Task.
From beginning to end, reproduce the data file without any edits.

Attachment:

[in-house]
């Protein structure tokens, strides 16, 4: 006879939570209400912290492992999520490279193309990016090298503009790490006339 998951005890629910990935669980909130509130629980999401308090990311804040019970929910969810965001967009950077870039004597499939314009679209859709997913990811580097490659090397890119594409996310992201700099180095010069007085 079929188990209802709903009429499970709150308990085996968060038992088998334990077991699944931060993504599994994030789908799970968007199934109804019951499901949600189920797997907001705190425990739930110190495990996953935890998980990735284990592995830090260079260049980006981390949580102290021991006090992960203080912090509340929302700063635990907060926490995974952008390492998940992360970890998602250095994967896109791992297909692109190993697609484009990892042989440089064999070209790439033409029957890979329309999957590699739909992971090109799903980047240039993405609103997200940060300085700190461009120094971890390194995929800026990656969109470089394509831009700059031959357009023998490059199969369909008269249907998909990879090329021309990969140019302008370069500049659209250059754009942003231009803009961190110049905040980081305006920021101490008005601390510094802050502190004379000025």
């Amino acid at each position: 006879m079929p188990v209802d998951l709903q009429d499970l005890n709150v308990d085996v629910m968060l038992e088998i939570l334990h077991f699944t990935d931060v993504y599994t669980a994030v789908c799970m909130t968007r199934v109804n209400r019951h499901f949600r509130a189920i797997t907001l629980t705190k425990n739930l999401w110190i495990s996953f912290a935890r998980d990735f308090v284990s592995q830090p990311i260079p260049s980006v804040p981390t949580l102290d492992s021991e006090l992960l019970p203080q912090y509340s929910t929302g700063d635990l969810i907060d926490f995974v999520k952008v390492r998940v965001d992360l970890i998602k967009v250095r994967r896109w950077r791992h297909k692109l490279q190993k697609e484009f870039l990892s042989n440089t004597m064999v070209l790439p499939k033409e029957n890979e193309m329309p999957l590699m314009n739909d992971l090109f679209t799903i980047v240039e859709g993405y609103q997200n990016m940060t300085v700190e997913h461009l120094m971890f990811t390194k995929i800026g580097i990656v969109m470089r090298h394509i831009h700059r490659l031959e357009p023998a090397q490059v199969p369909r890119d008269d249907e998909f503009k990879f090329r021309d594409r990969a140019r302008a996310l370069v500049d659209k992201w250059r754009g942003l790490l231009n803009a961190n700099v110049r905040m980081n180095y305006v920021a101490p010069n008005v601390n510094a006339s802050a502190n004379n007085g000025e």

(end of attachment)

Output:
[in-house]
């Protein structure tokens, strides 16, 4: 006879939570209400912290492992999520490279193309990016090298503009790490006339 998951005890629910990935669980909130509130629980999401308090990311804040019970929910969810965001967009950077870039004597499939314009679209859709997913990811580097490659090397890119594409996310992201700099180095010069007085 079929188990209802709903009429499970709150308990085996968060038992088998334990077991699944931060993504599994994030789908799970968007199934109804019951499901949600189920797997907001705190425990739930110190495990996953935890998980990735284990592995830090260079260049980006981390949580102290021991006090992960203080912090509340929302700063635990907060926490995974952008390492998940992360970890998602250095994967896109791992297909692109190993697609484009990892042989440089064999070209790439033409029957890979329309999957590699739909992971090109799903980047240039993405609103997200940060300085700190461009120094971890390194995929800026990656969109470089394509831009700059031959357009023998490059199969369909008269249907998909990879090329021309990969140019302008370069500049659209250059754009942003231009803009961190110049905040980081305006920021101490008005601390510094802050502190004379000025």
């Amino acid at each position: 006879m079929p188990v209802d998951l709903q009429d499970l005890n709150v308990d085996v629910m968060l038992e088998i939570l334990h077991f699944t990935d931060v993504y599994t669980a994030v789908c799970m909130t968007r199934v109804n209400r019951h499901f949600r509130a189920i797997t907001l629980t705190k425990n739930l999401w110190i495990s996953f912290a935890r998980d990735f308090v284990s592995q830090p990311i260079p260049s980006v804040p981390t949580l102290d492992s021991e006090l992960l019970p203080q912090y509340s929910t929302g700063d635990l969810i907060d926490f995974v999520k952008v390492r998940v965001d992360l970890i998602k967009v250095r994967r896109w950077r791992h297909k692109l490279q190993k697609e484009f870039l990892s042989n440089t004597m064999v070209l790439p499939k033409e029957n890979e193309m329309p999957l590699m314009n739909d992971l090109f679209t799903i980047v240039e859709g993405y609103q997200n990016m940060t300085v700190e997913h461009l120094m971890f990811t390194k995929i800026g580097i990656v969109m470089r090298h394509i831009h700059r490659l031959e357009p023998a090397q490059v199969p369909r890119d008269d249907e998909f503009k990879f090329r021309d594409r990969a140019r302008a996310l370069v500049d659209k992201w250059r754009g942003l790490l231009n803009a961190n700099v110049r905040m980081n180095y305006v920021a101490p010069n008005v601390n510094a006339s802050a502190n004379n007085g000025e």